US Penal System Reform

The purpose of the penal system is to enforce laws and punish offenders.  The purpose of punishment is to ensure that the offending behavior will never happen again.  But these basic tenets are not effectively practiced in America.  Lack of adherence to these basic tenets is expensive to individual states and to the federal government.  $40 billion was the estimated combined prison and detention costs for states in 2010.  $8.5 billion for federal prisons and detention is written into the 2014 budget.  These figures do not include costs of policing and prosecuting criminals, or the costs to victims.  Reformation of the U.S. penal system must be implemented.

 There are more prisoners in the U.S. than in all of the other developed nations combined. 

In 2010 about 4.5 percent of the globe’s population lived in the U.S., but 23 – 25 percent of the globe’s prison population was in the U.S., according to the International Center for Prison Studies.  One out of every 35 adult residents of the U.S. was under penal supervision of some sort in 2012.  The U.S. imprisons more people than China or Russia.

 Theories of why this is happening are that state and federal laws are too restrictive, rehabilitation programs are failing, and that punishment is not sufficient.

 Drug related offenders were 24.7 percent of the U.S. inmate population; violence related offenders, such as those who committed murder and assault, were 25.4 percent; property offenders, such as those who committed burglary and larceny, were 24.4 percent; and public order offenders, such as those caught driving while intoxicated, vagrants, persons who unlawfully assemble and those who exhibit improper morality, were 24.9 percent in 2002, according to the Bureau of Justice.

 With the recent trend to lift restrictions on and legalize marijuana the number of drug offenders will expectedly fall.  Illegal substance abuse offenders should be more closely monitored.  Once they are in the penal system rehabilitation should be a one-time option, and repeat offenders should face stricter penalties and fines.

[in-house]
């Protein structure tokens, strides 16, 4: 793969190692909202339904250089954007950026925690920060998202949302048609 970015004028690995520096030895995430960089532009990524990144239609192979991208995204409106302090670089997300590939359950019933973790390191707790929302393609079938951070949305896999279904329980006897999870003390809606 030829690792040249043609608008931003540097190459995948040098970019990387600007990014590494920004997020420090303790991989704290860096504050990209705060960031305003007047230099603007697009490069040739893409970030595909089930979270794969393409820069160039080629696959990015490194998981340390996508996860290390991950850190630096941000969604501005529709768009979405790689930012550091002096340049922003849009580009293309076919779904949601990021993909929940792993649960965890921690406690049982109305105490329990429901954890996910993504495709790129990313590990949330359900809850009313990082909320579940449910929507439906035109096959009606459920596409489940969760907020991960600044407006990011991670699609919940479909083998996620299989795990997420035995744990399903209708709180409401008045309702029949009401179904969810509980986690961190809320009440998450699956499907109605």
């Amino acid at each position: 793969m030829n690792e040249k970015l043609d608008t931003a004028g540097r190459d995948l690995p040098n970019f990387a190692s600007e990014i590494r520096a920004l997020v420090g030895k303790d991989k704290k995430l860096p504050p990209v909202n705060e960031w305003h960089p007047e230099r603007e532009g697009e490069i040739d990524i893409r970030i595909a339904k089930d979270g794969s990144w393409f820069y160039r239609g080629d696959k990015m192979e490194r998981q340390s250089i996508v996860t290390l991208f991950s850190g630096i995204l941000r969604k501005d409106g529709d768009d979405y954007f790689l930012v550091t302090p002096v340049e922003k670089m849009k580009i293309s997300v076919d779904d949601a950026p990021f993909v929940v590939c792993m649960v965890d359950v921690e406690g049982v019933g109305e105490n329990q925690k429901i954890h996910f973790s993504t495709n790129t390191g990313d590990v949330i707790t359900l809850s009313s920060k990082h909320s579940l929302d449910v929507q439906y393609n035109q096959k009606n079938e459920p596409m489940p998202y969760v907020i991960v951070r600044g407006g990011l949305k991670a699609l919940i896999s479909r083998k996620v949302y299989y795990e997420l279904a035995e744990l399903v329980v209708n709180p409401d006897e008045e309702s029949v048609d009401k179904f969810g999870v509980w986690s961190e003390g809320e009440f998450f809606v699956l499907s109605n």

There should be no easing of laws regarding violence.  Those committed of violent crime should face a future without hope or comfort.  Those who commit murder should themselves be terminated. 

 There should be no easing of laws for property offenders, but instead there should be stricter penalties.  For instance, white-collar criminals do not deserve to spend time in deluxe cells.  They should be thrown in with car thieves and home burglars.  Being incarcerated should be so miserable and fearful that no one wants to go.  The facts of incarceration should be so severe that a person would not think twice about foregoing an opportunity to usurp another’s financial accounts, or break into someone’s home, or steal a car.  And, they should be forced to pay huge and financially ruinous fines. 

 Public offenders should face stricter penalties.  For many public offenders higher fines and extended terms of public service, such as working at landfills, would not only deter their offenses it would also offset a portion of the cost of policing, prosecution and jail time. 

 Helping to keep criminals honest and would be victims safe is important.  Creating the opportunity to divert money currently needed to support the over crowded and ineffective penal system into public programs that support morality, pay for education and create jobs should be a priority for state and federal law makers. 

 Joan Brown ~ contributor